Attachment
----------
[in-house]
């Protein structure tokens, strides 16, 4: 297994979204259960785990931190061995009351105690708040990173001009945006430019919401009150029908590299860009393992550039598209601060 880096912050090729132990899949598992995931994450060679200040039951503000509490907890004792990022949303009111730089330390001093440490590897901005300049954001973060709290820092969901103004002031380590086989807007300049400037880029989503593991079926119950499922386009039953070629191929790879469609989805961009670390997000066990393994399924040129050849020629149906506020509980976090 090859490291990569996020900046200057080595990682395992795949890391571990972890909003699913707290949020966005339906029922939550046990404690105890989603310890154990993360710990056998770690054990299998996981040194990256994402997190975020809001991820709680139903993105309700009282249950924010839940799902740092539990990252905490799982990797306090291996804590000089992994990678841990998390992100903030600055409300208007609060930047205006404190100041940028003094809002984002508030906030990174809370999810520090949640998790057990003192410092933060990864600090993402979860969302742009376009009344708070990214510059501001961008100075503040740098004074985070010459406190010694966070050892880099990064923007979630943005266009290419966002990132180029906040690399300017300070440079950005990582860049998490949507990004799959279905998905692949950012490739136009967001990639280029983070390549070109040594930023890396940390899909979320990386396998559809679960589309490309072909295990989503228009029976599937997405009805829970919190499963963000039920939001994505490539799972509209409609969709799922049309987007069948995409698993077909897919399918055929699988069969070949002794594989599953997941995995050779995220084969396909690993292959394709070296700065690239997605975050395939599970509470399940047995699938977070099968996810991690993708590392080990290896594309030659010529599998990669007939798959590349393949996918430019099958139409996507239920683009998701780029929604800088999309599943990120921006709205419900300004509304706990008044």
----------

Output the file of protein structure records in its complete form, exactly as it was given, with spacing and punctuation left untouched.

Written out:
[in-house]
């Protein structure tokens, strides 16, 4: 297994979204259960785990931190061995009351105690708040990173001009945006430019919401009150029908590299860009393992550039598209601060 880096912050090729132990899949598992995931994450060679200040039951503000509490907890004792990022949303009111730089330390001093440490590897901005300049954001973060709290820092969901103004002031380590086989807007300049400037880029989503593991079926119950499922386009039953070629191929790879469609989805961009670390997000066990393994399924040129050849020629149906506020509980976090 090859490291990569996020900046200057080595990682395992795949890391571990972890909003699913707290949020966005339906029922939550046990404690105890989603310890154990993360710990056998770690054990299998996981040194990256994402997190975020809001991820709680139903993105309700009282249950924010839940799902740092539990990252905490799982990797306090291996804590000089992994990678841990998390992100903030600055409300208007609060930047205006404190100041940028003094809002984002508030906030990174809370999810520090949640998790057990003192410092933060990864600090993402979860969302742009376009009344708070990214510059501001961008100075503040740098004074985070010459406190010694966070050892880099990064923007979630943005266009290419966002990132180029906040690399300017300070440079950005990582860049998490949507990004799959279905998905692949950012490739136009967001990639280029983070390549070109040594930023890396940390899909979320990386396998559809679960589309490309072909295990989503228009029976599937997405009805829970919190499963963000039920939001994505490539799972509209409609969709799922049309987007069948995409698993077909897919399918055929699988069969070949002794594989599953997941995995050779995220084969396909690993292959394709070296700065690239997605975050395939599970509470399940047995699938977070099968996810991690993708590392080990290896594309030659010529599998990669007939798959590349393949996918430019099958139409996507239920683009998701780029929604800088999309599943990120921006709205419900300004509304706990008044």